The debate around devolution to a Cornwall assembly has shifted. As I have argued previously Mebyon Kernow (MK) languishes in yesterday’s England and should drop its claim of Cornish uniqueness on this and other questions and drag itself into the real debate about a general devolution within England.

Mainstream progress
The other day Andrew Adonis added to the momentum of devolution within England and presented Labour’s argument for such a devolution. All the major parties – Conservative, Liberal Democrat, and Labour – are now agreed about devolving powers to major cities in England. It has already begun and will spread to populous areas outside the cities, including to groups of counties. Of course, we must hold the hands of the parties to the fire of local devolution in England but also be aware of the problems that localism brings.

Frankly, while nationalists played with blueprints for a separatist assembly, the mainstream politicians and parties quietly worked on a general devolution throughout England. What happens in Cornwall will happen within these general moves in England. It will be interesting to see how MK responds, whether it places itself within the devolution-in-England movement or remains impotently outside.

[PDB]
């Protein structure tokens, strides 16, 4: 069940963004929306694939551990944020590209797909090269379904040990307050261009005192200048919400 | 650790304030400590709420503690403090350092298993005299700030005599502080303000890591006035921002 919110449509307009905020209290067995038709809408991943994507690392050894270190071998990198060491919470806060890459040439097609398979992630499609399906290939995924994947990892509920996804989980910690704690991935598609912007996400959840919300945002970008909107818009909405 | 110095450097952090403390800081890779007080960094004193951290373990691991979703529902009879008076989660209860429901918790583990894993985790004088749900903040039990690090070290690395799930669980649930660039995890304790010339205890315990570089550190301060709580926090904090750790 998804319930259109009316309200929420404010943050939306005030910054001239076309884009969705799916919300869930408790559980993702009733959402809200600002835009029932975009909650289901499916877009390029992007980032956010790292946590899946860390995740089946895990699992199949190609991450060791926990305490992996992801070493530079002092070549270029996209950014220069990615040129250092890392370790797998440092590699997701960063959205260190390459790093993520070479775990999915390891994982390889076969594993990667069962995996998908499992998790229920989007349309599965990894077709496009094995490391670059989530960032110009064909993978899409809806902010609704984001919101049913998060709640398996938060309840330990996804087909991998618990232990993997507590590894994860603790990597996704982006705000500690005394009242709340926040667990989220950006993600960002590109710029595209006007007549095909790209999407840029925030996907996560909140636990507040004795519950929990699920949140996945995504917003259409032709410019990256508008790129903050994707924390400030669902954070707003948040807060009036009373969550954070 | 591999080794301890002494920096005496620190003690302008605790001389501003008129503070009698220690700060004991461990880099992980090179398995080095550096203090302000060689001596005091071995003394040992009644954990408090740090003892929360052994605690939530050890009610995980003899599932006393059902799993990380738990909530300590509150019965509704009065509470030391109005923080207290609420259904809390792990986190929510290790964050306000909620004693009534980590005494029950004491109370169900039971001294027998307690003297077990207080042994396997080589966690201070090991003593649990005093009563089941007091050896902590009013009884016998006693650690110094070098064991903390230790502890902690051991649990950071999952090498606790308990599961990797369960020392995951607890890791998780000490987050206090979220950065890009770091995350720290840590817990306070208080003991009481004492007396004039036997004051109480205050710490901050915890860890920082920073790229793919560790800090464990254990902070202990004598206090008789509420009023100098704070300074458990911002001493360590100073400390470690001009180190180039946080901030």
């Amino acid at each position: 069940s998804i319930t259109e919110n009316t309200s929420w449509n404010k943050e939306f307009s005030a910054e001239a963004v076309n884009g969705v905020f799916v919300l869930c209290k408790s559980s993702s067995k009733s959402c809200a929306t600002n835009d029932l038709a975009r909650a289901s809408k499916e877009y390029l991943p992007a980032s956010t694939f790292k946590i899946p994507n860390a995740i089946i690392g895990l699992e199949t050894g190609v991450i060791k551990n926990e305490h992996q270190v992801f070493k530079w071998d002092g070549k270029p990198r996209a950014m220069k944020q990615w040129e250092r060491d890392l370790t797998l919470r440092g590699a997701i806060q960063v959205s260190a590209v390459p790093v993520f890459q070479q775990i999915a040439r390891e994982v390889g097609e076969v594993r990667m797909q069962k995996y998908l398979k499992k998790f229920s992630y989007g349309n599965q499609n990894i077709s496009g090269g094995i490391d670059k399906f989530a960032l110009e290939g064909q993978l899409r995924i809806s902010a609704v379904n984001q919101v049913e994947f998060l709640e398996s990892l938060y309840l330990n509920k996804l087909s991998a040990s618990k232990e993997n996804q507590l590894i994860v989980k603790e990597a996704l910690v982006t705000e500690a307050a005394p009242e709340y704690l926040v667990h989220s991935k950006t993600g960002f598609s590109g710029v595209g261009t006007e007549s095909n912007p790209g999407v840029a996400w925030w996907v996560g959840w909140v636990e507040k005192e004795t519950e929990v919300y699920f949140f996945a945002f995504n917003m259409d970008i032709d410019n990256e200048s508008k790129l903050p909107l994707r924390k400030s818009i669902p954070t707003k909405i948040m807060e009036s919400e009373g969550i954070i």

Only 1 in 300 back assembly petition
Meanwhile, notice that when I looked today the MK online petition for a “legislative Cornish assembly” has got 2453 signatures since late November, half of them by the end of the year. However, six of the ten latest signatures displayed on the website were from outside Cornwall, indeed one from outside Britain. There are about 425 000 adults in Cornwall; assuming half of the signatories live in Cornwall, that’s about 0.3 percent of our adult population, one in three hundred, signing. This political nationalist cause does not command widespread support. Andrew George, Libdem MP for St Ives, who came first in the House of Commons draw ballot for private members’ bills, was wise not to pursue a Cornish assembly bill.

Other posts

Comment on the city deal project 30 October 2012

First set of city deals 5 July 2012

Meanwhile, in the Commons this (Hansard 19 November 2013 columns 870 and 871) and this (column 1074) about Cornwall, devolution, and city deals.

Empowering Cornwall 8 March 2012

How should Cornwall be governed? 24 October 2009